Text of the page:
Much has been made of the supposedly socially engaged, demonstrative nature of ‘Bloomberg New Contemporaries 2014’. Journalistic bridling has kettled the inherently diverse whole, mistaking the cinematic vista of Alice Hartley’s We’re All Very Disappointed (2013) for an exhibition statement. Hartley’s billboard sized outcry is, at a glance, a defaced maelstrom of abstract expressionistic protest. Up close, the surface is revealed to be a series of smooth, neatly aligned prints, a whispering wallpapered reproduction of unrest rather than its fractious frontline. Any statements of dissent, such as Marilia Stagkouraki’s nihilistic scrawls, seem to grow from an interest in protests’ form or representation by the media, rather than art functioning as a kind of civic antagonism itself. A good starting point would be to ask who are the we in We’re All Very Disappointed and BNC2014.
The 55 artists in this year’s edition are recent graduates of UK art schools. Unveiled through a process of anonymous selection, the show gathers those left standing, daubing, grimacing, smashing, dangling and projecting into a reliably varied, assiduously energetic annual exhibition. A tendency with survey exhibitions is for interpretations to over-reach for conclusions and a tidy theoretical unity. Rooted in the melting pot of education, and the breadth of age, backgrounds, and artistic allegiances that this brings, means BNC’s richly anomalous energy is pleasingly hard to narrow down. The best approach is to embrace its Byronesque tendency towards digression, and at its best Bloomberg New Contemporaries benefits from a Byronic-curator who is happy to keep changing the subject, and coax us out of our fixation with plots.
At the ICA, all film and video work has been gathered into one nebulous, flickering room, and subsequently the exhibition lacks movement, collectively missing the tidal overlap of multiple moons washing over the whole. The second upper gallery seems to have been tempted into bracketing varied work under the auspices of ‘the grotesque’, the distinct projectiles of assorted stains, vomit, ghouls and opulent obesity gathered as unwilling parts of a putrefied picnic. Digression is fundamental to BNC’s project, and the best way to measure these artists’ mutations to contemporary arts’ DNA would be to give their emergence from the convergence of education free reign.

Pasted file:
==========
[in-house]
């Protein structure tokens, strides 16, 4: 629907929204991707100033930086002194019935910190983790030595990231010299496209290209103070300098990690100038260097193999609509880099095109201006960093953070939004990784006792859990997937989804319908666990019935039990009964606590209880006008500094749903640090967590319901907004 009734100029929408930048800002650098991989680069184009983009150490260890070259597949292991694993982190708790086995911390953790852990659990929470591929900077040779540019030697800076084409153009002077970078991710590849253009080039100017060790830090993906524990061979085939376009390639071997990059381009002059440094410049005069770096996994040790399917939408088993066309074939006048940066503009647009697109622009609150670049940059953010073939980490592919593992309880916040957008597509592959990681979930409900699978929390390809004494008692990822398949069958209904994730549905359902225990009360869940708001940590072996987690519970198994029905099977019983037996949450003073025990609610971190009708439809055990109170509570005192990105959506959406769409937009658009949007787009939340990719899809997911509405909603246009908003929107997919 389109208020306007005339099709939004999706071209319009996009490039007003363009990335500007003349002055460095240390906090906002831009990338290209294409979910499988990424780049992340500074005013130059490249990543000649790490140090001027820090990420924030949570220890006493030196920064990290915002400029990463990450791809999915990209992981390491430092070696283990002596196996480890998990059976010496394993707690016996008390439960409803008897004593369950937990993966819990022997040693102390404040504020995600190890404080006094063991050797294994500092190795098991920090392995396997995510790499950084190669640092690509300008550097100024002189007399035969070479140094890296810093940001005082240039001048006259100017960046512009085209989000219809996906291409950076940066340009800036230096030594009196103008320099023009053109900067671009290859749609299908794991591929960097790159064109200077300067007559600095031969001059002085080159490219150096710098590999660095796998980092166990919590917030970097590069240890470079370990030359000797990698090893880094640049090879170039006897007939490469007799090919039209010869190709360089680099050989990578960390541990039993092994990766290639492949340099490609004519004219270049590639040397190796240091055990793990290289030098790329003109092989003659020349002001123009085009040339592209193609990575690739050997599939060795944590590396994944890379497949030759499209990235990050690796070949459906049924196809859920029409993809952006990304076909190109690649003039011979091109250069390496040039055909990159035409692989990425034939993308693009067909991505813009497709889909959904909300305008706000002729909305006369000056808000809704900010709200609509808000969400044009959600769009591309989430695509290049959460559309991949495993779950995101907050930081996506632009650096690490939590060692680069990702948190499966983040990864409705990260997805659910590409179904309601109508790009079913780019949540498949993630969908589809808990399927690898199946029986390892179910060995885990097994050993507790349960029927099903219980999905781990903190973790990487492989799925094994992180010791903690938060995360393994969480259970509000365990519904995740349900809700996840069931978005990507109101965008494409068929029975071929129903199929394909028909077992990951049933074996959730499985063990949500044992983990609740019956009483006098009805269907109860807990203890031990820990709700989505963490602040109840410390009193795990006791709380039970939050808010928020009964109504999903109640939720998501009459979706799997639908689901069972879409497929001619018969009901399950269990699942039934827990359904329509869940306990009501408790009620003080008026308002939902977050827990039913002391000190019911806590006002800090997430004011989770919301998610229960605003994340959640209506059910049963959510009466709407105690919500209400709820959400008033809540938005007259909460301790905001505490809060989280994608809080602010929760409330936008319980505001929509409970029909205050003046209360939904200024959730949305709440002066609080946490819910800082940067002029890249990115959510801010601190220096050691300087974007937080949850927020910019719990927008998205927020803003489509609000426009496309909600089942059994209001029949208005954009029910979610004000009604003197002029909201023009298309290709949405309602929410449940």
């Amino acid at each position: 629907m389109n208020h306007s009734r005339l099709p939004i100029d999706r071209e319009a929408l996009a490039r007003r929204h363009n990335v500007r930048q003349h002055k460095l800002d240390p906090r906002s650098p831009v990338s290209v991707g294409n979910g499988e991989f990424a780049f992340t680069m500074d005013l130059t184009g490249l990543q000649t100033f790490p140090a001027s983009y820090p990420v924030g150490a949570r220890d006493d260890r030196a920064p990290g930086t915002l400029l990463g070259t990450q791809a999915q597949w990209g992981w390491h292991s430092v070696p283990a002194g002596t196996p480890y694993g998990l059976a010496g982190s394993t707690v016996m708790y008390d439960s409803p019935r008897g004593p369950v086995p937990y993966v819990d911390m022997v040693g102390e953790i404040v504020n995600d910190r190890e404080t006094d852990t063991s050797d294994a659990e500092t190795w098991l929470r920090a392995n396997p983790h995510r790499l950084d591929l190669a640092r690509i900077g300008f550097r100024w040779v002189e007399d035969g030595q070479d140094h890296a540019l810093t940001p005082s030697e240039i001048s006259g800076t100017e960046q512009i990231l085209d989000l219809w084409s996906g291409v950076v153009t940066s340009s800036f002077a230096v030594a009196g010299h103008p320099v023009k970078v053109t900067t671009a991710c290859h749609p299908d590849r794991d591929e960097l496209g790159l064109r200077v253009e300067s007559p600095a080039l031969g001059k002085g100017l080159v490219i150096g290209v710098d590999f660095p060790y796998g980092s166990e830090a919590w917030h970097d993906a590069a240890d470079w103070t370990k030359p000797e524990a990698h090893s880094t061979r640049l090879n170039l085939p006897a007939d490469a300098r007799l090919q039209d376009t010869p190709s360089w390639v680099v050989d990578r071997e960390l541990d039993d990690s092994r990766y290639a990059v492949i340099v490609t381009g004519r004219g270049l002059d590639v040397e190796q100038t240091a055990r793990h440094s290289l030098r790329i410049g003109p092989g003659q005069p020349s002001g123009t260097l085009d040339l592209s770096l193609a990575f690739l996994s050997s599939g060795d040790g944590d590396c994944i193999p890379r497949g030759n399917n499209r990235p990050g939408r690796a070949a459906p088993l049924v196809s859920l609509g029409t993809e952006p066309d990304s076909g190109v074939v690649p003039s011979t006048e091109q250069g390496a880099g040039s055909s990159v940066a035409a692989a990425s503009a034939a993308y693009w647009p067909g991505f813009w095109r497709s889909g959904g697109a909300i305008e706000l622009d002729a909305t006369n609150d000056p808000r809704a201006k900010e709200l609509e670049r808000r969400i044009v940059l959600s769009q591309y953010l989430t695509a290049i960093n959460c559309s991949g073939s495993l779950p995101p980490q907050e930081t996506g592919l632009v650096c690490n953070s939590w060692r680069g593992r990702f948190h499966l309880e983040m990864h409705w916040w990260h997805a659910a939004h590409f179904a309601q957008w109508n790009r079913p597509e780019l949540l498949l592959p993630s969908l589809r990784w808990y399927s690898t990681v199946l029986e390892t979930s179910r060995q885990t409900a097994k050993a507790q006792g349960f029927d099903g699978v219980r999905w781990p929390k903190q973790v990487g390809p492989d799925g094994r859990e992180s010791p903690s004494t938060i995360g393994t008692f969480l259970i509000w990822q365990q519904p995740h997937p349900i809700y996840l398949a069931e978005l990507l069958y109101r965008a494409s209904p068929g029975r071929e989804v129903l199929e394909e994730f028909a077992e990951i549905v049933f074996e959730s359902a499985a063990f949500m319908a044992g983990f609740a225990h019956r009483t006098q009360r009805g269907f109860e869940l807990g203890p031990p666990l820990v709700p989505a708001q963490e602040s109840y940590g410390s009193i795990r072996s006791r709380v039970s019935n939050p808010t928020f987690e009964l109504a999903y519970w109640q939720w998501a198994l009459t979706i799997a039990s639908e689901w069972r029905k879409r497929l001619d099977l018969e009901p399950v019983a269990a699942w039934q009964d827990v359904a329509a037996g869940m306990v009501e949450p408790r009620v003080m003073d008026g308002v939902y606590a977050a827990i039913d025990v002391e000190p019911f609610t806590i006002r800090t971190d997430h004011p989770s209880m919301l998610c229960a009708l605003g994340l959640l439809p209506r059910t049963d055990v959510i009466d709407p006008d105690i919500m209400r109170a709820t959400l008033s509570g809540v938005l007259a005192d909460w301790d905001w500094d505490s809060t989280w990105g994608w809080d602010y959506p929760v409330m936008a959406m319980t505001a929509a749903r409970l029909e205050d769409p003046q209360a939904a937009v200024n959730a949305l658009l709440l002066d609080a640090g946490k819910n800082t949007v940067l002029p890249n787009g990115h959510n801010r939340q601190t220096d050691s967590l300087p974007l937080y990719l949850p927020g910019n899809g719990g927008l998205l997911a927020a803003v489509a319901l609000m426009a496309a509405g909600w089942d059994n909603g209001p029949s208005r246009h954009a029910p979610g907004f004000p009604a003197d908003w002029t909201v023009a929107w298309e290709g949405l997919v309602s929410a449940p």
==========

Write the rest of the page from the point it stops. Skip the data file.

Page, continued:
Castle (2014) by Jonathan Meira recalls the overgrown jungle temples of Cambodia, their masonry strangled by a tapestry of tentacle-like roots. Meira’s sandy citadel is a squall of grainy, spiraling intestines heaped upon a broken, teetering plinth. Its momentum carries us through three stages of process as the turgid, ochre pile of builders’ sand unexpectedly forms an apprehensive tower before, high on the success of its unexpected assent, it bursts forth in architectural song. This apparently assertive acquiescence could of course be read in reverse, with the adornments destined for the unformed building site heap from which they arose.
Meira’s sandy citadel is a squall of grainy, spiraling intestines heaped upon a broken, teetering plinth.
The tonal depth of the mazy channels carved into the castle’s edifice creates a whistling, sketch-like surface. The contrast between the meandering lines and the solidity of the building within, like the overwhelmed ruins they echo, make a kind of poetic sense; why wouldn’t a Buddhist temple be ultimately intended as an elaborate plant pot for nature? For Meira, history, or the concentration of retrospective form, seems to be a solid foundation upon which to formally and conceptually jam. The playful evocation of sandcastles adds another layer to Castle’s melancholic nod to regal or even aspirational hubris undone by the sands of time.